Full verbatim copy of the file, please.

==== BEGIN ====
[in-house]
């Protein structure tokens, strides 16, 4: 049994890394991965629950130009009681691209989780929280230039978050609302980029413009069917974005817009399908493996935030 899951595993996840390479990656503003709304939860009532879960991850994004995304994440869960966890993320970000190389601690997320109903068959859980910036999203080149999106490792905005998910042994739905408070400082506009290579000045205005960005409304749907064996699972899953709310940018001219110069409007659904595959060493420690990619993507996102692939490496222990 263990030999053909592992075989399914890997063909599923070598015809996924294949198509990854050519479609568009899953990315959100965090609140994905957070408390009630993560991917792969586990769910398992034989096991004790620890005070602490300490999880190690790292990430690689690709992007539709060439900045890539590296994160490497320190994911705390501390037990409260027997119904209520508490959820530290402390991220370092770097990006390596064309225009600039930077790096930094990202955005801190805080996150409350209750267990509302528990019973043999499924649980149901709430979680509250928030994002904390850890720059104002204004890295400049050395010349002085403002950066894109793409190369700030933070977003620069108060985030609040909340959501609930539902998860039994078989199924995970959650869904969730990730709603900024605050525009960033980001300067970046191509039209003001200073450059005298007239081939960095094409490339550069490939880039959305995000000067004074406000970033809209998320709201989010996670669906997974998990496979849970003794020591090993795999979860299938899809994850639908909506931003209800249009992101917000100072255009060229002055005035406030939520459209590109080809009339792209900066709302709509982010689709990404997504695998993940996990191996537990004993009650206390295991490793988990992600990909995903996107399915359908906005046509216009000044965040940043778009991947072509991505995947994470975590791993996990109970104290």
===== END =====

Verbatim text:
[in-house]
């Protein structure tokens, strides 16, 4: 049994890394991965629950130009009681691209989780929280230039978050609302980029413009069917974005817009399908493996935030 899951595993996840390479990656503003709304939860009532879960991850994004995304994440869960966890993320970000190389601690997320109903068959859980910036999203080149999106490792905005998910042994739905408070400082506009290579000045205005960005409304749907064996699972899953709310940018001219110069409007659904595959060493420690990619993507996102692939490496222990 263990030999053909592992075989399914890997063909599923070598015809996924294949198509990854050519479609568009899953990315959100965090609140994905957070408390009630993560991917792969586990769910398992034989096991004790620890005070602490300490999880190690790292990430690689690709992007539709060439900045890539590296994160490497320190994911705390501390037990409260027997119904209520508490959820530290402390991220370092770097990006390596064309225009600039930077790096930094990202955005801190805080996150409350209750267990509302528990019973043999499924649980149901709430979680509250928030994002904390850890720059104002204004890295400049050395010349002085403002950066894109793409190369700030933070977003620069108060985030609040909340959501609930539902998860039994078989199924995970959650869904969730990730709603900024605050525009960033980001300067970046191509039209003001200073450059005298007239081939960095094409490339550069490939880039959305995000000067004074406000970033809209998320709201989010996670669906997974998990496979849970003794020591090993795999979860299938899809994850639908909506931003209800249009992101917000100072255009060229002055005035406030939520459209590109080809009339792209900066709302709509982010689709990404997504695998993940996990191996537990004993009650206390295991490793988990992600990909995903996107399915359908906005046509216009000044965040940043778009991947072509991505995947994470975590791993996990109970104290």